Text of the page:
.. code-block:: console
       $ ./configure --some-args
       $ make libs
       $ make ./ex1
       $ ./ex1 --some-args
  • Environment variables such as $PETSC_DIR or $PATH must be preceded by $ and be enclosed in double backticks, e.g.

    Set ``$PETSC_DIR`` and ``$PETSC_ARCH``
  • For internal links, use explicit labels, e.g

    .. _sec_short_name:
    Section name

    and elsewhere (in any document),

    See :ref:`link text <sec_short_name>`
  • For internal links in the manual with targets outside the manual, always provide alt text so that the text will be properly formatted in the standalone PDF manual, e.g.

    PETSc has :doc:`mailing lists </community/mailing>`.
  • We use the sphinxcontrib-bibtex extension to include citations from BibTeX files. You must include .. bibliography:: blocks at the bottom of a page, including citations (example). To cite the same reference on more than one page, use this workaround on one of them (example) 1.

  • See special instructions on Images.

  • Prefer formatting styles that are easy to modify and maintain. In particular, the use of list-table is recommended.

  • When using external links with inline URLs, prefer to use anonymous hyperlink references with two trailing underscores, e.g.

    `link text <>`__
  • To pluralize something with inline markup, e.g. DMs, escape the trailing character to avoid WARNING: Inline literal start-string without end-string.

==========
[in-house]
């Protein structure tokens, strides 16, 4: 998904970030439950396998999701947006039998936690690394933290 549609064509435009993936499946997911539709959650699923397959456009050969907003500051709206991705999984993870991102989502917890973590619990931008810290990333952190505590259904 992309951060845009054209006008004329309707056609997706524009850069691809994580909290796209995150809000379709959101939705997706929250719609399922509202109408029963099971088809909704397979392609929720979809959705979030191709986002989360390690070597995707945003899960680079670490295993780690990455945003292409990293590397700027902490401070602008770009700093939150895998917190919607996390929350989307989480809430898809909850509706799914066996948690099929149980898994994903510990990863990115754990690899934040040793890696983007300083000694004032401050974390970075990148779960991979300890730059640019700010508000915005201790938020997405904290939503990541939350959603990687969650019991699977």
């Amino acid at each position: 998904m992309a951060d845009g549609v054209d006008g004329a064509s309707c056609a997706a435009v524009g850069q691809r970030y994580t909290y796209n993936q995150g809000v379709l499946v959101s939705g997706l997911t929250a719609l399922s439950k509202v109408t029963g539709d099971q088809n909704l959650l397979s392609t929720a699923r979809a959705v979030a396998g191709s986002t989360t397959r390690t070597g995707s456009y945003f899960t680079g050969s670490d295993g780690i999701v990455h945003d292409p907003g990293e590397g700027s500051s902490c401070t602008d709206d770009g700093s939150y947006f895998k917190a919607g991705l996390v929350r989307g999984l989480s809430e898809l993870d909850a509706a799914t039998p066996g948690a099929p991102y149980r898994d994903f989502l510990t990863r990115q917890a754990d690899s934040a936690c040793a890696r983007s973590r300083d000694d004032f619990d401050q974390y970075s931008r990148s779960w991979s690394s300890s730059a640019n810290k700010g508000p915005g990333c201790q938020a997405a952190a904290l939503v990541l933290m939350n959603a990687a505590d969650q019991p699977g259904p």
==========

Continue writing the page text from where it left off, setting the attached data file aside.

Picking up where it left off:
• Use restraint in adding new Sphinx extensions, in particular, those which aren’t widely used and well-supported, or those with hidden system dependencies.

Other PETSc repositories#

In addition to the PETSc repository, there are three other PETSc repositories which contain large data files that are unnecessary for most PETSc usages and thus are not stored in the main repository. Images contains images that are used in the PETSc documentation or have other uses. Annual-Meetings contains the slides etc. from the Annual PETSc Meetings. Datafiles contains large matrices, meshes, and various other data files that are used in the PETSc CI. Other repositories containing software PETSc uses are located at GitLab and BitBucket. The BitBucket location is used for historical reasons, there are many links on the web to these locations thus the repositories have not be migrated to GitLab.


PETSc’s documentation is tightly coupled to the source code and tests and is tracked in the primary PETSc Git repository. However, image files are too large to track directly this way (especially because they persist in the integration branches’ histories).